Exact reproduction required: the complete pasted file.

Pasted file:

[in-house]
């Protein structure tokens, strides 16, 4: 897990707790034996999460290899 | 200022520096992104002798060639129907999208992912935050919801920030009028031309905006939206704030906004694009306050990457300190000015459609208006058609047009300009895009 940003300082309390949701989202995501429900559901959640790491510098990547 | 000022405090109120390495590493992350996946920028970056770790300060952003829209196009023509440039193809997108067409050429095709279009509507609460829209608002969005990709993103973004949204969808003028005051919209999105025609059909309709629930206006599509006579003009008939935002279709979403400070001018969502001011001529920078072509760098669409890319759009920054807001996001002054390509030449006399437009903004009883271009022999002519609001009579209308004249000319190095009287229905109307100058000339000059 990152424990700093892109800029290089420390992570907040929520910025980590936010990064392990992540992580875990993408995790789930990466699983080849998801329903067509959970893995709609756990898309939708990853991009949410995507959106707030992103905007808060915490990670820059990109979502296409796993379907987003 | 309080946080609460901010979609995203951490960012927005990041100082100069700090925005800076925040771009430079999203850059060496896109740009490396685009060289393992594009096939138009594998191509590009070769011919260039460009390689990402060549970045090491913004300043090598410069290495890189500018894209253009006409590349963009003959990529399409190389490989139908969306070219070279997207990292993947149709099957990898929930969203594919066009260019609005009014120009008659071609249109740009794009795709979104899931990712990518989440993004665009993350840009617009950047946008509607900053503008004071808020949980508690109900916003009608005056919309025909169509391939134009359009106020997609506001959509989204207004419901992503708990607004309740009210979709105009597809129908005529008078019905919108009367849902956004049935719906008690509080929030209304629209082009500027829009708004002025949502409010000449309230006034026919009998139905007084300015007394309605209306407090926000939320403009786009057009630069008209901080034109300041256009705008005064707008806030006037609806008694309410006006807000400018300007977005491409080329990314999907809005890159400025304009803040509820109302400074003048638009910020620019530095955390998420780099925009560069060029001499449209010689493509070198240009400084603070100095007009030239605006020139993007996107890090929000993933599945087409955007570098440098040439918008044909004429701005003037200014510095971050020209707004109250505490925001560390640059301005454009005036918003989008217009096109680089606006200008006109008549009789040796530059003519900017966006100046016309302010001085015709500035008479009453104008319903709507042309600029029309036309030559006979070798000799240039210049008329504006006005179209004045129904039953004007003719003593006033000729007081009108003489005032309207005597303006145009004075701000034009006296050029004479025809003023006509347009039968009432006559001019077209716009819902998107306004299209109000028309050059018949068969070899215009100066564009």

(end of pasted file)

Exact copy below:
[in-house]
């Protein structure tokens, strides 16, 4: 897990707790034996999460290899 | 200022520096992104002798060639129907999208992912935050919801920030009028031309905006939206704030906004694009306050990457300190000015459609208006058609047009300009895009 940003300082309390949701989202995501429900559901959640790491510098990547 | 000022405090109120390495590493992350996946920028970056770790300060952003829209196009023509440039193809997108067409050429095709279009509507609460829209608002969005990709993103973004949204969808003028005051919209999105025609059909309709629930206006599509006579003009008939935002279709979403400070001018969502001011001529920078072509760098669409890319759009920054807001996001002054390509030449006399437009903004009883271009022999002519609001009579209308004249000319190095009287229905109307100058000339000059 990152424990700093892109800029290089420390992570907040929520910025980590936010990064392990992540992580875990993408995790789930990466699983080849998801329903067509959970893995709609756990898309939708990853991009949410995507959106707030992103905007808060915490990670820059990109979502296409796993379907987003 | 309080946080609460901010979609995203951490960012927005990041100082100069700090925005800076925040771009430079999203850059060496896109740009490396685009060289393992594009096939138009594998191509590009070769011919260039460009390689990402060549970045090491913004300043090598410069290495890189500018894209253009006409590349963009003959990529399409190389490989139908969306070219070279997207990292993947149709099957990898929930969203594919066009260019609005009014120009008659071609249109740009794009795709979104899931990712990518989440993004665009993350840009617009950047946008509607900053503008004071808020949980508690109900916003009608005056919309025909169509391939134009359009106020997609506001959509989204207004419901992503708990607004309740009210979709105009597809129908005529008078019905919108009367849902956004049935719906008690509080929030209304629209082009500027829009708004002025949502409010000449309230006034026919009998139905007084300015007394309605209306407090926000939320403009786009057009630069008209901080034109300041256009705008005064707008806030006037609806008694309410006006807000400018300007977005491409080329990314999907809005890159400025304009803040509820109302400074003048638009910020620019530095955390998420780099925009560069060029001499449209010689493509070198240009400084603070100095007009030239605006020139993007996107890090929000993933599945087409955007570098440098040439918008044909004429701005003037200014510095971050020209707004109250505490925001560390640059301005454009005036918003989008217009096109680089606006200008006109008549009789040796530059003519900017966006100046016309302010001085015709500035008479009453104008319903709507042309600029029309036309030559006979070798000799240039210049008329504006006005179209004045129904039953004007003719003593006033000729007081009108003489005032309207005597303006145009004075701000034009006296050029004479025809003023006509347009039968009432006559001019077209716009819902998107306004299209109000028309050059018949068969070899215009100066564009």